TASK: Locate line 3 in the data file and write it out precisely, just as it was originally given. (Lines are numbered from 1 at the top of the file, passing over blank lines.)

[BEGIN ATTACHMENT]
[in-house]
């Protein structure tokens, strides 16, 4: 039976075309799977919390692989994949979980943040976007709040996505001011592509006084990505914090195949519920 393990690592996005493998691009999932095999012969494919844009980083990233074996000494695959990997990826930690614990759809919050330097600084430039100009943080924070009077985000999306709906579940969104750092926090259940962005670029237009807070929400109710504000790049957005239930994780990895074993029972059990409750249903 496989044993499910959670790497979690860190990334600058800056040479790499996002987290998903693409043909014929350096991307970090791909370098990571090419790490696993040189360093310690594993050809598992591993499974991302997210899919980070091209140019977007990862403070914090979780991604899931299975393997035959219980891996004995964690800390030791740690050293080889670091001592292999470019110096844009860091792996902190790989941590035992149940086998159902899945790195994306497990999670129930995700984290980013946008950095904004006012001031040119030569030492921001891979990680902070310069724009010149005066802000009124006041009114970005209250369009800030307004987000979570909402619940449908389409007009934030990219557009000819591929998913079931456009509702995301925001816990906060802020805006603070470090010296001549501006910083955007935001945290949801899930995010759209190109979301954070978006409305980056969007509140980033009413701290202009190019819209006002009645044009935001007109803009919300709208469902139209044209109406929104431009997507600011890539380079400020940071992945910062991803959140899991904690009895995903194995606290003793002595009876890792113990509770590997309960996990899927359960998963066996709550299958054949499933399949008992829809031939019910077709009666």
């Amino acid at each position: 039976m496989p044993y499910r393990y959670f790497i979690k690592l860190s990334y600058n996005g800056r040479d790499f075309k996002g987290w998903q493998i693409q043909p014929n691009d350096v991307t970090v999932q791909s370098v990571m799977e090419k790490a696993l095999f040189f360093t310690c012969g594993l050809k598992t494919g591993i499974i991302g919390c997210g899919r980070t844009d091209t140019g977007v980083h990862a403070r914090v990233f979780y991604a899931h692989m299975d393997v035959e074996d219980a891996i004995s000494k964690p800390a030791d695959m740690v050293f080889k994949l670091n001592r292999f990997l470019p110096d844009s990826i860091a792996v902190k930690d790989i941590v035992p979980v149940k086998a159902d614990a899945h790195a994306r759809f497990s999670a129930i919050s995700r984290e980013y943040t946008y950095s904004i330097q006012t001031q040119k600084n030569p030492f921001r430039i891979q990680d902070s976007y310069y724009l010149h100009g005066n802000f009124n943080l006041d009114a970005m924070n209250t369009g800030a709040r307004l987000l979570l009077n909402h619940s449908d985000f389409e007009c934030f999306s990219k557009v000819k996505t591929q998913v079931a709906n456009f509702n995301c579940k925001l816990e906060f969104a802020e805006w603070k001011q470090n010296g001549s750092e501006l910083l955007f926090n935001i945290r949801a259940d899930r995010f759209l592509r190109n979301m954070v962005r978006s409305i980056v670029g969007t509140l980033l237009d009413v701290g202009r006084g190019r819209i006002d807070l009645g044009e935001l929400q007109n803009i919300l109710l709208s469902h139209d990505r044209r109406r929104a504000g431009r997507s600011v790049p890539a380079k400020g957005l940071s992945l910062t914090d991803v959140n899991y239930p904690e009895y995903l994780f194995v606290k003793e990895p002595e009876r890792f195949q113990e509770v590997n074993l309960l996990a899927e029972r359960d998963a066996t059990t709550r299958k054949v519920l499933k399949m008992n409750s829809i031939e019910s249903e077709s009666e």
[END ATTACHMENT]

């Amino acid at each position: 039976m496989p044993y499910r393990y959670f790497i979690k690592l860190s990334y600058n996005g800056r040479d790499f075309k996002g987290w998903q493998i693409q043909p014929n691009d350096v991307t970090v999932q791909s370098v990571m799977e090419k790490a696993l095999f040189f360093t310690c012969g594993l050809k598992t494919g591993i499974i991302g919390c997210g899919r980070t844009d091209t140019g977007v980083h990862a403070r914090v990233f979780y991604a899931h692989m299975d393997v035959e074996d219980a891996i004995s000494k964690p800390a030791d695959m740690v050293f080889k994949l670091n001592r292999f990997l470019p110096d844009s990826i860091a792996v902190k930690d790989i941590v035992p979980v149940k086998a159902d614990a899945h790195a994306r759809f497990s999670a129930i919050s995700r984290e980013y943040t946008y950095s904004i330097q006012t001031q040119k600084n030569p030492f921001r430039i891979q990680d902070s976007y310069y724009l010149h100009g005066n802000f009124n943080l006041d009114a970005m924070n209250t369009g800030a709040r307004l987000l979570l009077n909402h619940s449908d985000f389409e007009c934030f999306s990219k557009v000819k996505t591929q998913v079931a709906n456009f509702n995301c579940k925001l816990e906060f969104a802020e805006w603070k001011q470090n010296g001549s750092e501006l910083l955007f926090n935001i945290r949801a259940d899930r995010f759209l592509r190109n979301m954070v962005r978006s409305i980056v670029g969007t509140l980033l237009d009413v701290g202009r006084g190019r819209i006002d807070l009645g044009e935001l929400q007109n803009i919300l109710l709208s469902h139209d990505r044209r109406r929104a504000g431009r997507s600011v790049p890539a380079k400020g957005l940071s992945l910062t914090d991803v959140n899991y239930p904690e009895y995903l994780f194995v606290k003793e990895p002595e009876r890792f195949q113990e509770v590997n074993l309960l996990a899927e029972r359960d998963a066996t059990t709550r299958k054949v519920l499933k399949m008992n409750s829809i031939e019910s249903e077709s009666e």